Read about the the Marshallese culture of sharing and caring for one another, life as a kid, and favorite sports, all in this colorful new report.

Virtual Sistine Chapel Tour

One of the highlights of my recent trip to Italy—in addition to the daily, ahem, twice-daily gelato runs—was actually not part of Italy at all. It was the sovereign state of Vatican City (or the Holy See). I have been interested in the world’s smallest independent nation since helping to create the World Edition CultureGrams report on it (we have a Kids report too!).

It did not disappoint. Located in the heart of bustling Rome, The Vatican feels like a different country once you’re inside its walls. It’s still very busy, of course, as one of the world’s top tourist destinations, but the presence of Swiss Guards (a small security force comprised of Catholic Swiss men), the magnitude of St. Peter’s Basilica, and the concentration of masterpieces in such a small area make the Vatican a truly unique place.

A Swiss Guard stands at his post. Photo by Aaron Thompson.

The culmination of any tourist’s visit to the Vatican is, of course, the Sistine Chapel. And though you’re allowed to take all the photos you want in the huge complex of museums you must (get to) pass through on the way to Michelangelo’s crowning work, once you enter the chapel you are greeted with several Italian guards booming out the words “No foto! No foto!”  I have to admit I didn’t fully comply with the rule, though no one yelled at me for looking down in a sea of people looking up.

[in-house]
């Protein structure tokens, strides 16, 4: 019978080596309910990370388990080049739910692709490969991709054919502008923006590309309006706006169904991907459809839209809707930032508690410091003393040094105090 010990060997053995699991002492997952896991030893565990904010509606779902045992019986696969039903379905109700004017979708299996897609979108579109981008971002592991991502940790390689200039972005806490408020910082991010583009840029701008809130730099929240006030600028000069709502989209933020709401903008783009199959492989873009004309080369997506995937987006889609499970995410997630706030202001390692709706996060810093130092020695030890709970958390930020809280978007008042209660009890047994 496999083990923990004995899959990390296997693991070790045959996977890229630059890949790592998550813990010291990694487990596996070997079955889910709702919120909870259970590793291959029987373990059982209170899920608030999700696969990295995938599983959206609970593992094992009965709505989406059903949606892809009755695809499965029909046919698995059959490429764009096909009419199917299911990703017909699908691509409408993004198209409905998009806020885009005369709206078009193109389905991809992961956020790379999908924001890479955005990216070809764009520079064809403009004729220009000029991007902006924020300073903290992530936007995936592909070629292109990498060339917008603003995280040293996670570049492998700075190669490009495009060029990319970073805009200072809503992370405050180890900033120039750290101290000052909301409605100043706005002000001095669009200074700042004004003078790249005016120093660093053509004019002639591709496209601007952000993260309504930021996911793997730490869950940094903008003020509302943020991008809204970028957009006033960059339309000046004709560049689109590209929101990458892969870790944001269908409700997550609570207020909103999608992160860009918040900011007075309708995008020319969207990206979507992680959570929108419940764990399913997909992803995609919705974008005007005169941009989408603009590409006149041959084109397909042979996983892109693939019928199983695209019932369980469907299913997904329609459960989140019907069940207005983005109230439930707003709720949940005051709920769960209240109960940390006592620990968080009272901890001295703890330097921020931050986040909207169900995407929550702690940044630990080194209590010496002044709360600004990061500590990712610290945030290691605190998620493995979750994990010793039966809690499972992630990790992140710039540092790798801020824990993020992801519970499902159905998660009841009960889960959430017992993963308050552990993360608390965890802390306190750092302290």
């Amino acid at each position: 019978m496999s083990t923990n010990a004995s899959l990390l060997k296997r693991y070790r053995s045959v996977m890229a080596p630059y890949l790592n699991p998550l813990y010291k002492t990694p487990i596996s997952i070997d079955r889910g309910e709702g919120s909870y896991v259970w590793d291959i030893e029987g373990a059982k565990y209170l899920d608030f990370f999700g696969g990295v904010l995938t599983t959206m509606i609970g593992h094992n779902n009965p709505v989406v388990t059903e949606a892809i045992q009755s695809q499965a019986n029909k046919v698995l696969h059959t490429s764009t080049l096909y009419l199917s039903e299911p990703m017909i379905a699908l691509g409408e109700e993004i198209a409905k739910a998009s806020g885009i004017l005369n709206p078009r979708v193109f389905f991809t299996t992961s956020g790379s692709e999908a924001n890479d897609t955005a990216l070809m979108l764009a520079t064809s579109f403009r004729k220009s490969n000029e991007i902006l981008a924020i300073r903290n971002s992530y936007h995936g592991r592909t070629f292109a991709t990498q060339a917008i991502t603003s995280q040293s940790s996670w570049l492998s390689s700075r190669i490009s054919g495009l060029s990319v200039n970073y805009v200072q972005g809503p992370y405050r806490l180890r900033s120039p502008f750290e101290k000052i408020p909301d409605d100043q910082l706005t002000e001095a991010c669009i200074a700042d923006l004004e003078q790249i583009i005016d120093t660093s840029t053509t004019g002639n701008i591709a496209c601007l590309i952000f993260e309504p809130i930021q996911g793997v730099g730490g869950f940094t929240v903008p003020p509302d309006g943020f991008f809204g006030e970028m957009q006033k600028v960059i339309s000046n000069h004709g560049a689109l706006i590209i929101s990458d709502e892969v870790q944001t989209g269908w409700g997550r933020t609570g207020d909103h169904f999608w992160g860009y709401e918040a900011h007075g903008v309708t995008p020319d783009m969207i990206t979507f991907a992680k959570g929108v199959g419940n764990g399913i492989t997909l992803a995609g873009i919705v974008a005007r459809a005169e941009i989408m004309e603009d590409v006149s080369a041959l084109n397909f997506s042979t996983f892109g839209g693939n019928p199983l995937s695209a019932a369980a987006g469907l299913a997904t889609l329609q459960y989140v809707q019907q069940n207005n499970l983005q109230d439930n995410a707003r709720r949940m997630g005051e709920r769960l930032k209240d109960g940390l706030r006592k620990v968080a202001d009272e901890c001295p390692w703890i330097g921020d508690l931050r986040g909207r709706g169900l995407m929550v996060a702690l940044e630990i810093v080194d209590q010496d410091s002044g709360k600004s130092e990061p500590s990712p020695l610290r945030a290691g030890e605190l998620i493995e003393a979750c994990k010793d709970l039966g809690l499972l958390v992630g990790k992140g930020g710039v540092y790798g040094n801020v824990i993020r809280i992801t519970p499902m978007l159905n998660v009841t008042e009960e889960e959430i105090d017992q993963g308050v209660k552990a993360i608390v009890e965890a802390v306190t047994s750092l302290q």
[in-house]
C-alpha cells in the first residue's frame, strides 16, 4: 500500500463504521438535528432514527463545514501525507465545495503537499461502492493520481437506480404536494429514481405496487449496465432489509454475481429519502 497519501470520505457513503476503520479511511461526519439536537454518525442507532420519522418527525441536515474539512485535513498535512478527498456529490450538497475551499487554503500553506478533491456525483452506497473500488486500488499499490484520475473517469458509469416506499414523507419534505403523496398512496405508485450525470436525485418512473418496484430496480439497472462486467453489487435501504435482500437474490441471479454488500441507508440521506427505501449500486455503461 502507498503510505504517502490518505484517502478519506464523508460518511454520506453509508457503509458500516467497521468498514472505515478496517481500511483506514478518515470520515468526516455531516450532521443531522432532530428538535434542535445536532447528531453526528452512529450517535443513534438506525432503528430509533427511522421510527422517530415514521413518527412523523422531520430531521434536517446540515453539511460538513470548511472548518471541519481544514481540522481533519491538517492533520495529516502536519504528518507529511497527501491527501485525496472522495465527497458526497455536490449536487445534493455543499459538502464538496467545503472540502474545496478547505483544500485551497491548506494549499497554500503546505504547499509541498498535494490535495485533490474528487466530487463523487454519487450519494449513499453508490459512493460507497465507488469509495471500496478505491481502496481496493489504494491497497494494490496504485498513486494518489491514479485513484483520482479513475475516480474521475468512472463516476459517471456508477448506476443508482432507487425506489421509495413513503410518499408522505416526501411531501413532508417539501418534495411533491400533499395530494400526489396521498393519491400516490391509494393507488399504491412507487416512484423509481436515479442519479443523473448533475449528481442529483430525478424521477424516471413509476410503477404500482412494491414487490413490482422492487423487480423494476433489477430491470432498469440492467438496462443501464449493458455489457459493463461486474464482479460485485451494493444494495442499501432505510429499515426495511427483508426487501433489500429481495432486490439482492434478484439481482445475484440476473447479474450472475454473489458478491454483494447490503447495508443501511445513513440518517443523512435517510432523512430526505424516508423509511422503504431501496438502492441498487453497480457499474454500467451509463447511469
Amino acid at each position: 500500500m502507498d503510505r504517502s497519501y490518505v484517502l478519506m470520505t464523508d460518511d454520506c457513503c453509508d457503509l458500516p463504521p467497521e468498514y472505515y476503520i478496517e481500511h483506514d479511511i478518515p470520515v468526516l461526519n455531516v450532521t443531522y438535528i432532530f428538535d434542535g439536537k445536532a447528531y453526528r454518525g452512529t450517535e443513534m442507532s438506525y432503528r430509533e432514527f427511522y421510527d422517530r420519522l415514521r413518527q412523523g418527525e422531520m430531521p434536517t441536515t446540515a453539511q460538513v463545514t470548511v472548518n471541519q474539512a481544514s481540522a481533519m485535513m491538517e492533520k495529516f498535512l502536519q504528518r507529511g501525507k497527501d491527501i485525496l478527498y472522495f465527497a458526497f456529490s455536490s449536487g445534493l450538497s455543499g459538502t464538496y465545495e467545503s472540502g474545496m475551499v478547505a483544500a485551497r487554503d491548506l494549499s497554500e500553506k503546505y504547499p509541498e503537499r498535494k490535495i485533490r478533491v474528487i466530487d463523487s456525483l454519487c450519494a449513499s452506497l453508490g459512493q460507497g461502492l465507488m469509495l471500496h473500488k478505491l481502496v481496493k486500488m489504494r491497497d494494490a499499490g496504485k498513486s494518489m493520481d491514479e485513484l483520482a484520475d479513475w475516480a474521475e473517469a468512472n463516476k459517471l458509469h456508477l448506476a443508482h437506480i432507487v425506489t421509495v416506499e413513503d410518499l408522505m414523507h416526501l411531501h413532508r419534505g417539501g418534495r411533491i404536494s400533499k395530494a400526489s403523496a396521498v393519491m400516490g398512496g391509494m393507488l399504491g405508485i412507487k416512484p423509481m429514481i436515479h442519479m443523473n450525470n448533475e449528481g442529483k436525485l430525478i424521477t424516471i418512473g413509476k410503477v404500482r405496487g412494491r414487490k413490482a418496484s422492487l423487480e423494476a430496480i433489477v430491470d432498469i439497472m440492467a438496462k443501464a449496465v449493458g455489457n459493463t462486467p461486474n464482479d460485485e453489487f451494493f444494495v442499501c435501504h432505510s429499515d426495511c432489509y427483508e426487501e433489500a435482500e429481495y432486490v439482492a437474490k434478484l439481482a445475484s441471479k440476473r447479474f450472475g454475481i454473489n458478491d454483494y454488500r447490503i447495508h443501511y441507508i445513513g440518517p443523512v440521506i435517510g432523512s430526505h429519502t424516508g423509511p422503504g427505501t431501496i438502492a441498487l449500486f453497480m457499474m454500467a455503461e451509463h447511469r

The floor of the Sistine Chapel. Photo by Rachel Ligairi.

As cool as it was to see in person, you can actually get a much better view of it on an official virtual tour. In addition to being able to see the chapel completely empty (in person it’s shoulder-to-shoulder), you can zoom in on different pieces of the artwork or just contemplate it in silence, without anyone yelling at you.

And in case you thought I was kidding about the gelato . . .

Photo by Rachel Ligairi.

CultureGrams States Edition Data Extremes